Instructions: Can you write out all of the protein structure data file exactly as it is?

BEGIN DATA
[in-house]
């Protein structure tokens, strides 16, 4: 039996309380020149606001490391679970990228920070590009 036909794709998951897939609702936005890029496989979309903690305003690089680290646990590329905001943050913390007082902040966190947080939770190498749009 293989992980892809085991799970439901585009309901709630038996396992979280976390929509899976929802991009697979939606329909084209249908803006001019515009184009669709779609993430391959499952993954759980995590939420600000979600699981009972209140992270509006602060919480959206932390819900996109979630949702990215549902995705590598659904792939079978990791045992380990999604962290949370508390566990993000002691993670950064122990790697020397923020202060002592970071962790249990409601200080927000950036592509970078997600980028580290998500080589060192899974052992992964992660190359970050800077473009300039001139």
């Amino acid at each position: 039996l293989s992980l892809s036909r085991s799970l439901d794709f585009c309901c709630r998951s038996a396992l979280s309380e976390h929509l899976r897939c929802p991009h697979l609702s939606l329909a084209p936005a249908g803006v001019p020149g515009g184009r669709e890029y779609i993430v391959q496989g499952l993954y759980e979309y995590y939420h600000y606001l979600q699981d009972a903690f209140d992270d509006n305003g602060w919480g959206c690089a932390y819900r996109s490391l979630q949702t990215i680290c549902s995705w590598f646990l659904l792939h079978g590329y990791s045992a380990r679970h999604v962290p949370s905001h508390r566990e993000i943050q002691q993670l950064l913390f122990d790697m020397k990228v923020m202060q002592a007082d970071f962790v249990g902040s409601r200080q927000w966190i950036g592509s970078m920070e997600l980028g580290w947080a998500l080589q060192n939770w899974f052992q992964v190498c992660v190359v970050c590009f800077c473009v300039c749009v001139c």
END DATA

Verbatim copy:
[in-house]
């Protein structure tokens, strides 16, 4: 039996309380020149606001490391679970990228920070590009 036909794709998951897939609702936005890029496989979309903690305003690089680290646990590329905001943050913390007082902040966190947080939770190498749009 293989992980892809085991799970439901585009309901709630038996396992979280976390929509899976929802991009697979939606329909084209249908803006001019515009184009669709779609993430391959499952993954759980995590939420600000979600699981009972209140992270509006602060919480959206932390819900996109979630949702990215549902995705590598659904792939079978990791045992380990999604962290949370508390566990993000002691993670950064122990790697020397923020202060002592970071962790249990409601200080927000950036592509970078997600980028580290998500080589060192899974052992992964992660190359970050800077473009300039001139």
């Amino acid at each position: 039996l293989s992980l892809s036909r085991s799970l439901d794709f585009c309901c709630r998951s038996a396992l979280s309380e976390h929509l899976r897939c929802p991009h697979l609702s939606l329909a084209p936005a249908g803006v001019p020149g515009g184009r669709e890029y779609i993430v391959q496989g499952l993954y759980e979309y995590y939420h600000y606001l979600q699981d009972a903690f209140d992270d509006n305003g602060w919480g959206c690089a932390y819900r996109s490391l979630q949702t990215i680290c549902s995705w590598f646990l659904l792939h079978g590329y990791s045992a380990r679970h999604v962290p949370s905001h508390r566990e993000i943050q002691q993670l950064l913390f122990d790697m020397k990228v923020m202060q002592a007082d970071f962790v249990g902040s409601r200080q927000w966190i950036g592509s970078m920070e997600l980028g580290w947080a998500l080589q060192n939770w899974f052992q992964v190498c992660v190359v970050c590009f800077c473009v300039c749009v001139c």